NHS nurse's heart-breaking poetry reveals pandemic struggle
- Credit: Simon Finlay Photography
He worked through back-breaking shifts in an attempt to save critically ill and dying patients during the Covid pandemic.
And as a way to get through the darkest periods, Piers Harrison-Reid, a critical care nurse from the Norfolk and Norwich University Hospital (NNUH), turned to his major passion - poetry.
Mr Harrison-Reid said: "The past two years of the pandemic have contained some of the worst shifts I've ever had in my life.
"At times we were fighting for staff, space and even basic protective equipment.
"We had to completely reorganise the hospital to deal with the peaks of the pandemic and I moved to work for a month in the critical care area for the sickest Covid patients.
"I ended up briefly taking care of one of my colleagues who passed away from Covid. Emotionally it wore a lot of people down."
The 28-year-old moved to Norwich aged 19 to study nursing at the University of East Anglia and now lives in Dereham Road.
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He has performed his poetry since he was 16.
He has joined forces with Norwich Theatre for its What's Past is Prologue review online publication, which celebrates how the arts venue found innovative ways to generate creative experiences for the community since March 2020.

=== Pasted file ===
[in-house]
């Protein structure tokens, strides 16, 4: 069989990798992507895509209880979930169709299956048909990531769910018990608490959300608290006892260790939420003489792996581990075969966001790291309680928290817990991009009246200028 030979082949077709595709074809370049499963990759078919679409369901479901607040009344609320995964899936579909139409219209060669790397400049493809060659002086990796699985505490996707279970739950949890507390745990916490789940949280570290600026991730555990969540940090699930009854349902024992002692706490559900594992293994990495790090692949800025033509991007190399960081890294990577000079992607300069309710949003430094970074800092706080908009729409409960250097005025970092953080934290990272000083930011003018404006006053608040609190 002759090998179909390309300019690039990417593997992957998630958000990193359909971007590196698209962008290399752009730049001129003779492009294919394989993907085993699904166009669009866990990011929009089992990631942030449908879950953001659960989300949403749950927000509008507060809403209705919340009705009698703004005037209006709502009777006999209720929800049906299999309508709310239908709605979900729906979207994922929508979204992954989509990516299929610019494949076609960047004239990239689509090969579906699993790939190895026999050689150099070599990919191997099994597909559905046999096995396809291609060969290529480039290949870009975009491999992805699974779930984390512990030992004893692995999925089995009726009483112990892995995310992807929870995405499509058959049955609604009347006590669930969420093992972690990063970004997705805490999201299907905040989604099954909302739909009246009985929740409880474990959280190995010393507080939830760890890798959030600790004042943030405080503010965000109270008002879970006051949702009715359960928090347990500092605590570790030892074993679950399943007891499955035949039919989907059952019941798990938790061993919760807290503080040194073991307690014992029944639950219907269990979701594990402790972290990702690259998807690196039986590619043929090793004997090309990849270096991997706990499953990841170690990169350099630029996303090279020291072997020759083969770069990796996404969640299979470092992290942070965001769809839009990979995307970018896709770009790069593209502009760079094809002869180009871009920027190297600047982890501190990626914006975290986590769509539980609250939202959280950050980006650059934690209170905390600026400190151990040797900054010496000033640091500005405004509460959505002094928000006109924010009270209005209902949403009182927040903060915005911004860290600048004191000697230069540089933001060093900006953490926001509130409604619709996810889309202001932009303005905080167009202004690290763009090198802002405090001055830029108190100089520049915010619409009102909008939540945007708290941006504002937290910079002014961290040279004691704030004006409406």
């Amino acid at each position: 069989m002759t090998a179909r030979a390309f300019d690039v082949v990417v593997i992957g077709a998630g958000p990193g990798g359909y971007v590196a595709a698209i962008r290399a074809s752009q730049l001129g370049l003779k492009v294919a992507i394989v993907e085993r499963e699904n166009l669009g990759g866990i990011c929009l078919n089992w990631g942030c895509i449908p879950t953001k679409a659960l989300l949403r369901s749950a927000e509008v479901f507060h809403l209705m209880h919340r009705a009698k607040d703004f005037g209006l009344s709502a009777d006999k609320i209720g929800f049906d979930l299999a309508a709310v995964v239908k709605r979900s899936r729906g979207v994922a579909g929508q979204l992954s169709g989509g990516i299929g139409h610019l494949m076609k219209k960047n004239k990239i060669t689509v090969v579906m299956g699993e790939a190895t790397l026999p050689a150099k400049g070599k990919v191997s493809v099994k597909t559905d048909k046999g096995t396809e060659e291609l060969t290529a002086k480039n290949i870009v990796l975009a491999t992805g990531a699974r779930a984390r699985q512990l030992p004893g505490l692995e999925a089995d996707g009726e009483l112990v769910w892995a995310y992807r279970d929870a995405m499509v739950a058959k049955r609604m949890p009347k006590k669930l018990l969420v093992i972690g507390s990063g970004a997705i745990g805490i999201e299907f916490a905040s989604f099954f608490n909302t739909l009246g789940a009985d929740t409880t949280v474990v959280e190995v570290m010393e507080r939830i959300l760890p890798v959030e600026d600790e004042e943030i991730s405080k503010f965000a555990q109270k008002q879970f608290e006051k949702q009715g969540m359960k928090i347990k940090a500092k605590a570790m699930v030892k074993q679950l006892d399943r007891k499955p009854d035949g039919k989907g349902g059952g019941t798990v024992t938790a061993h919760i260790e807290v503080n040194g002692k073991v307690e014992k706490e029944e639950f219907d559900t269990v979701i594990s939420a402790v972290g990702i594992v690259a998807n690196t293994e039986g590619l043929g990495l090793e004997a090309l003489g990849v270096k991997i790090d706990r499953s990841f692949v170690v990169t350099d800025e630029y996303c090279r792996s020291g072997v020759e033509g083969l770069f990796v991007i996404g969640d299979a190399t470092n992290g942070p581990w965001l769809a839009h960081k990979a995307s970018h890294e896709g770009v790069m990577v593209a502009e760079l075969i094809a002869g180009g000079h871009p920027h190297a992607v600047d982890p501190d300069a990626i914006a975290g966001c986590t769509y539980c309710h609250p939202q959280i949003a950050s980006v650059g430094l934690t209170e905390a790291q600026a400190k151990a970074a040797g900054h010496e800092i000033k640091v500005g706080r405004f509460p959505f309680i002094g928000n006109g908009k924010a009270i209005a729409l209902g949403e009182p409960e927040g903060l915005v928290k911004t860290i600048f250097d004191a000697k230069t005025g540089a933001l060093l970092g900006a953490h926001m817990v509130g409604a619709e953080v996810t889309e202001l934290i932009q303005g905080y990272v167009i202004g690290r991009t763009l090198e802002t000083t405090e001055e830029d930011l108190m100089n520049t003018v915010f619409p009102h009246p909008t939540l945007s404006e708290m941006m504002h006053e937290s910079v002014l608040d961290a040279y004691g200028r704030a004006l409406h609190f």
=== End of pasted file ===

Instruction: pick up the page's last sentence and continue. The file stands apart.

The poet's work has been recorded and can be viewed on the theatre's website www.norwichtheatre.org through The Passions of Pandemic project.
Mr Harrison-Reid added: "I enjoyed hearing the passion Norwich Theatre had for live art, especially in difficult times. Writing the pieces was a long and drawn-out struggle.
"I wanted to find a balance between the chaos in my working life and my love of art.
"Without art many of our lives can feel hollow or lacking. Audiences should expect a simple premise of what art means to us."
Stephen Crocker, chief executive and creative director of Norwich Theatre which is an umbrella organisation for Stage Two, Norwich Theatre Royal and Norwich Playhouse, said:"Piers’ incredible poetry is an important part of healing from the pandemic.
"We hope it celebrates how, with the support of many people and partners, we were able to meet restrictions with creativity and bravery."